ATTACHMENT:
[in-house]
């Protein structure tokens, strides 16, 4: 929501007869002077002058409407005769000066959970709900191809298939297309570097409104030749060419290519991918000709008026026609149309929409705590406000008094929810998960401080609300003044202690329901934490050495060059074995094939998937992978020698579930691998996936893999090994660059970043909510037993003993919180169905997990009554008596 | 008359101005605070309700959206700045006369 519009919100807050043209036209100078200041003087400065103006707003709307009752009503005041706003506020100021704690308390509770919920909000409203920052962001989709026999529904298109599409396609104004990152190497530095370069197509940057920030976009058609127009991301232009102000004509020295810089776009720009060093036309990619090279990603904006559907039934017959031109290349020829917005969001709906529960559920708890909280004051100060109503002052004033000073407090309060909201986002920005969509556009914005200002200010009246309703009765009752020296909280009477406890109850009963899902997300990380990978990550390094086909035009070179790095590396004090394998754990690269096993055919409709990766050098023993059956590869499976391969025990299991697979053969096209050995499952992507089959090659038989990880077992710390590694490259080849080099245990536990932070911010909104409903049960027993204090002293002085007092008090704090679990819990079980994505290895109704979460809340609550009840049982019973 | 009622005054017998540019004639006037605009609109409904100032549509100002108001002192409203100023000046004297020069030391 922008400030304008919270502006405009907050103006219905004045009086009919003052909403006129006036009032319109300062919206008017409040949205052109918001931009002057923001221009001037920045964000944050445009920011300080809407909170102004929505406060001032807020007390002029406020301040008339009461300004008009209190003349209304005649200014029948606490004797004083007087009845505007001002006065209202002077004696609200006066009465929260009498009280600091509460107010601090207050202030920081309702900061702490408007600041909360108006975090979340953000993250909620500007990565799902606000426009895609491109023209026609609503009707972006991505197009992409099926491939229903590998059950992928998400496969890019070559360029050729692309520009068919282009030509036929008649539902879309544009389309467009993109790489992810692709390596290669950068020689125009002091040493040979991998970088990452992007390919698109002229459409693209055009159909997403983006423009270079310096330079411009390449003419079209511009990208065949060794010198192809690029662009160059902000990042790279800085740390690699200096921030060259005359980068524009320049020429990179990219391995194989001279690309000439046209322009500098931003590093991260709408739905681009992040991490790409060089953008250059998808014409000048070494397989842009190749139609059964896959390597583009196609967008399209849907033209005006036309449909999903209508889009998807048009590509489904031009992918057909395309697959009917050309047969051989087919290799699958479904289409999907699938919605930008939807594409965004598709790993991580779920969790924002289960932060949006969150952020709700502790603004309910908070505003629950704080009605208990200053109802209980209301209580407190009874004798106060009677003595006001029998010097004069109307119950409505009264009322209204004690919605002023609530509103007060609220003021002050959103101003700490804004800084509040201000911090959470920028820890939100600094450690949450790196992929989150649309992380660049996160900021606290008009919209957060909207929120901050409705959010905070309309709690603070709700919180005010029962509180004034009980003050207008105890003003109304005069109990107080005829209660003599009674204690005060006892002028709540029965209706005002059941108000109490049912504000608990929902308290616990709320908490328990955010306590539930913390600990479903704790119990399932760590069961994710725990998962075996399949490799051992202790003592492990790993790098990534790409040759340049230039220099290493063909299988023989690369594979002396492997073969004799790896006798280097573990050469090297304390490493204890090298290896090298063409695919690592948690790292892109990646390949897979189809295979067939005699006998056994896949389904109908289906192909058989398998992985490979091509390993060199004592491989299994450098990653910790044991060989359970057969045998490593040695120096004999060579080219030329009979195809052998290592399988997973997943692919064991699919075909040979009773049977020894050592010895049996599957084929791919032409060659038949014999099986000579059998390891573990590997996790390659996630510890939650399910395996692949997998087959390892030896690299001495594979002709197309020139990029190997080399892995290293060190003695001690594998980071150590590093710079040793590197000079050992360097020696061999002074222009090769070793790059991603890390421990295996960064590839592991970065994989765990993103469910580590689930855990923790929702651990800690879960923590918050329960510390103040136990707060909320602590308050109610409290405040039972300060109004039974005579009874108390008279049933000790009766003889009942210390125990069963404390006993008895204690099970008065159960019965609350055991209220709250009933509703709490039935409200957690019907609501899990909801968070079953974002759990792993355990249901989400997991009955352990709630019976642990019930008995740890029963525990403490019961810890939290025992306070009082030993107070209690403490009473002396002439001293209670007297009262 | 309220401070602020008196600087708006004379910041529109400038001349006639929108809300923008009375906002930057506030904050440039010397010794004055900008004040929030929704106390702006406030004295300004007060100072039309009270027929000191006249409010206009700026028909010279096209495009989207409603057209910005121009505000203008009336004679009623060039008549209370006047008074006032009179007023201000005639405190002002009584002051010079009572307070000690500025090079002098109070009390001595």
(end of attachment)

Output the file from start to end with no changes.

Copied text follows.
[in-house]
């Protein structure tokens, strides 16, 4: 929501007869002077002058409407005769000066959970709900191809298939297309570097409104030749060419290519991918000709008026026609149309929409705590406000008094929810998960401080609300003044202690329901934490050495060059074995094939998937992978020698579930691998996936893999090994660059970043909510037993003993919180169905997990009554008596 | 008359101005605070309700959206700045006369 519009919100807050043209036209100078200041003087400065103006707003709307009752009503005041706003506020100021704690308390509770919920909000409203920052962001989709026999529904298109599409396609104004990152190497530095370069197509940057920030976009058609127009991301232009102000004509020295810089776009720009060093036309990619090279990603904006559907039934017959031109290349020829917005969001709906529960559920708890909280004051100060109503002052004033000073407090309060909201986002920005969509556009914005200002200010009246309703009765009752020296909280009477406890109850009963899902997300990380990978990550390094086909035009070179790095590396004090394998754990690269096993055919409709990766050098023993059956590869499976391969025990299991697979053969096209050995499952992507089959090659038989990880077992710390590694490259080849080099245990536990932070911010909104409903049960027993204090002293002085007092008090704090679990819990079980994505290895109704979460809340609550009840049982019973 | 009622005054017998540019004639006037605009609109409904100032549509100002108001002192409203100023000046004297020069030391 922008400030304008919270502006405009907050103006219905004045009086009919003052909403006129006036009032319109300062919206008017409040949205052109918001931009002057923001221009001037920045964000944050445009920011300080809407909170102004929505406060001032807020007390002029406020301040008339009461300004008009209190003349209304005649200014029948606490004797004083007087009845505007001002006065209202002077004696609200006066009465929260009498009280600091509460107010601090207050202030920081309702900061702490408007600041909360108006975090979340953000993250909620500007990565799902606000426009895609491109023209026609609503009707972006991505197009992409099926491939229903590998059950992928998400496969890019070559360029050729692309520009068919282009030509036929008649539902879309544009389309467009993109790489992810692709390596290669950068020689125009002091040493040979991998970088990452992007390919698109002229459409693209055009159909997403983006423009270079310096330079411009390449003419079209511009990208065949060794010198192809690029662009160059902000990042790279800085740390690699200096921030060259005359980068524009320049020429990179990219391995194989001279690309000439046209322009500098931003590093991260709408739905681009992040991490790409060089953008250059998808014409000048070494397989842009190749139609059964896959390597583009196609967008399209849907033209005006036309449909999903209508889009998807048009590509489904031009992918057909395309697959009917050309047969051989087919290799699958479904289409999907699938919605930008939807594409965004598709790993991580779920969790924002289960932060949006969150952020709700502790603004309910908070505003629950704080009605208990200053109802209980209301209580407190009874004798106060009677003595006001029998010097004069109307119950409505009264009322209204004690919605002023609530509103007060609220003021002050959103101003700490804004800084509040201000911090959470920028820890939100600094450690949450790196992929989150649309992380660049996160900021606290008009919209957060909207929120901050409705959010905070309309709690603070709700919180005010029962509180004034009980003050207008105890003003109304005069109990107080005829209660003599009674204690005060006892002028709540029965209706005002059941108000109490049912504000608990929902308290616990709320908490328990955010306590539930913390600990479903704790119990399932760590069961994710725990998962075996399949490799051992202790003592492990790993790098990534790409040759340049230039220099290493063909299988023989690369594979002396492997073969004799790896006798280097573990050469090297304390490493204890090298290896090298063409695919690592948690790292892109990646390949897979189809295979067939005699006998056994896949389904109908289906192909058989398998992985490979091509390993060199004592491989299994450098990653910790044991060989359970057969045998490593040695120096004999060579080219030329009979195809052998290592399988997973997943692919064991699919075909040979009773049977020894050592010895049996599957084929791919032409060659038949014999099986000579059998390891573990590997996790390659996630510890939650399910395996692949997998087959390892030896690299001495594979002709197309020139990029190997080399892995290293060190003695001690594998980071150590590093710079040793590197000079050992360097020696061999002074222009090769070793790059991603890390421990295996960064590839592991970065994989765990993103469910580590689930855990923790929702651990800690879960923590918050329960510390103040136990707060909320602590308050109610409290405040039972300060109004039974005579009874108390008279049933000790009766003889009942210390125990069963404390006993008895204690099970008065159960019965609350055991209220709250009933509703709490039935409200957690019907609501899990909801968070079953974002759990792993355990249901989400997991009955352990709630019976642990019930008995740890029963525990403490019961810890939290025992306070009082030993107070209690403490009473002396002439001293209670007297009262 | 309220401070602020008196600087708006004379910041529109400038001349006639929108809300923008009375906002930057506030904050440039010397010794004055900008004040929030929704106390702006406030004295300004007060100072039309009270027929000191006249409010206009700026028909010279096209495009989207409603057209910005121009505000203008009336004679009623060039008549209370006047008074006032009179007023201000005639405190002002009584002051010079009572307070000690500025090079002098109070009390001595």